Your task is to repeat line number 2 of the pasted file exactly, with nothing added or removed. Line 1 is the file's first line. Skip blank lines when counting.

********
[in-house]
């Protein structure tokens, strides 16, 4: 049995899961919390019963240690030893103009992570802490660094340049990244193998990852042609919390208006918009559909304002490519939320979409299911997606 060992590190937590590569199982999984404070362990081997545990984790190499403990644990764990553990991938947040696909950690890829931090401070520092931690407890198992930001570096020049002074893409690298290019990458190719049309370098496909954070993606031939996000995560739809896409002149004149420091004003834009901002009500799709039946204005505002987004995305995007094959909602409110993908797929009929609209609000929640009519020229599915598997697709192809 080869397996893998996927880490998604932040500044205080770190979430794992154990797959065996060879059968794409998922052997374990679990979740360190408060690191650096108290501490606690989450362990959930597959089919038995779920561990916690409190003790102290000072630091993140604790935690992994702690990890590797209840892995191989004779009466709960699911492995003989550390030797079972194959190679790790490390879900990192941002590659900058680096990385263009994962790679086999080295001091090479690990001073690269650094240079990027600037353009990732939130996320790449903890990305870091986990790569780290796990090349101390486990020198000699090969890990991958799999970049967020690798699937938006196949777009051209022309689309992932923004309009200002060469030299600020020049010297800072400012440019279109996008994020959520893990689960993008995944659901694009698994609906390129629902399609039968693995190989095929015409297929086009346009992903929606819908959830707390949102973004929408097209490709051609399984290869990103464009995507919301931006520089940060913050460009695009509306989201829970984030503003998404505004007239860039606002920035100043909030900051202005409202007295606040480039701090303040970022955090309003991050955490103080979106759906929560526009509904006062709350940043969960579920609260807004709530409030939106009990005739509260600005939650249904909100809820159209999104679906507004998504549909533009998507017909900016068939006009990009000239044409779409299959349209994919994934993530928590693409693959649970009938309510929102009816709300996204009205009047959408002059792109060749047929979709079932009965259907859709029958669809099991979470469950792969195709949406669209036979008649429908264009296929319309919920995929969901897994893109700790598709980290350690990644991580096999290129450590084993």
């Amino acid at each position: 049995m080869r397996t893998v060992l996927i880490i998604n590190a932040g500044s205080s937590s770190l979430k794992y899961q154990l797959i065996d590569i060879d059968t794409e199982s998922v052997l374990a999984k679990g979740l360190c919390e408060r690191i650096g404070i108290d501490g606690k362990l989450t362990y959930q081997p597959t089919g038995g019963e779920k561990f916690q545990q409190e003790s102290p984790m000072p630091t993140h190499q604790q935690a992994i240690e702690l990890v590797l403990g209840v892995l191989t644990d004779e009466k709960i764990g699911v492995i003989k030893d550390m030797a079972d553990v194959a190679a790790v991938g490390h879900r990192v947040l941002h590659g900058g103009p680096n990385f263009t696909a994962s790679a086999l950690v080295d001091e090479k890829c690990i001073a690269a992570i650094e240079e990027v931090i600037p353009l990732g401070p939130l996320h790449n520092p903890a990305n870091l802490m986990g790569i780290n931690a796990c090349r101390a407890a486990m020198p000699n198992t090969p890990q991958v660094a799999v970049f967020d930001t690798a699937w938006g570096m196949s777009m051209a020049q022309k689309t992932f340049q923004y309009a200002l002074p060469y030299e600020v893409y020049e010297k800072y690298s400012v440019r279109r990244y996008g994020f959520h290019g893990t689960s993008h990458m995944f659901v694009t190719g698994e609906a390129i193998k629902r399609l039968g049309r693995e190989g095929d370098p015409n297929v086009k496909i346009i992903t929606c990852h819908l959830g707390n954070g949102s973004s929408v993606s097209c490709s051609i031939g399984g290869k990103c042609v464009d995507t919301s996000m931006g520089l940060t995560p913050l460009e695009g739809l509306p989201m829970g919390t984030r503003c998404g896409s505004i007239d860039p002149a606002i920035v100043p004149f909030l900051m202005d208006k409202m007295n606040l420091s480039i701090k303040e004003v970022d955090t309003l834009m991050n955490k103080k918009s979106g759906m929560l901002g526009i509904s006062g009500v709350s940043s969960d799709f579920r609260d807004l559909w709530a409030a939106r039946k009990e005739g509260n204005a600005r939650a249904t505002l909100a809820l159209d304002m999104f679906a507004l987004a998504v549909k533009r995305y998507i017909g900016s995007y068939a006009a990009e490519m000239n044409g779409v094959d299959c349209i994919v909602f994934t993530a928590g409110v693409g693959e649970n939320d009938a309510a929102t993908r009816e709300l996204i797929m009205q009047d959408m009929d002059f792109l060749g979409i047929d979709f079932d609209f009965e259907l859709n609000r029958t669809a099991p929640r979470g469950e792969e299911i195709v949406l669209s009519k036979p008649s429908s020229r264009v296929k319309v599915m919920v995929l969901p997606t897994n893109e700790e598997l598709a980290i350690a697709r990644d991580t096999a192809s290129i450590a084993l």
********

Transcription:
């Protein structure tokens, strides 16, 4: 049995899961919390019963240690030893103009992570802490660094340049990244193998990852042609919390208006918009559909304002490519939320979409299911997606 060992590190937590590569199982999984404070362990081997545990984790190499403990644990764990553990991938947040696909950690890829931090401070520092931690407890198992930001570096020049002074893409690298290019990458190719049309370098496909954070993606031939996000995560739809896409002149004149420091004003834009901002009500799709039946204005505002987004995305995007094959909602409110993908797929009929609209609000929640009519020229599915598997697709192809 080869397996893998996927880490998604932040500044205080770190979430794992154990797959065996060879059968794409998922052997374990679990979740360190408060690191650096108290501490606690989450362990959930597959089919038995779920561990916690409190003790102290000072630091993140604790935690992994702690990890590797209840892995191989004779009466709960699911492995003989550390030797079972194959190679790790490390879900990192941002590659900058680096990385263009994962790679086999080295001091090479690990001073690269650094240079990027600037353009990732939130996320790449903890990305870091986990790569780290796990090349101390486990020198000699090969890990991958799999970049967020690798699937938006196949777009051209022309689309992932923004309009200002060469030299600020020049010297800072400012440019279109996008994020959520893990689960993008995944659901694009698994609906390129629902399609039968693995190989095929015409297929086009346009992903929606819908959830707390949102973004929408097209490709051609399984290869990103464009995507919301931006520089940060913050460009695009509306989201829970984030503003998404505004007239860039606002920035100043909030900051202005409202007295606040480039701090303040970022955090309003991050955490103080979106759906929560526009509904006062709350940043969960579920609260807004709530409030939106009990005739509260600005939650249904909100809820159209999104679906507004998504549909533009998507017909900016068939006009990009000239044409779409299959349209994919994934993530928590693409693959649970009938309510929102009816709300996204009205009047959408002059792109060749047929979709079932009965259907859709029958669809099991979470469950792969195709949406669209036979008649429908264009296929319309919920995929969901897994893109700790598709980290350690990644991580096999290129450590084993």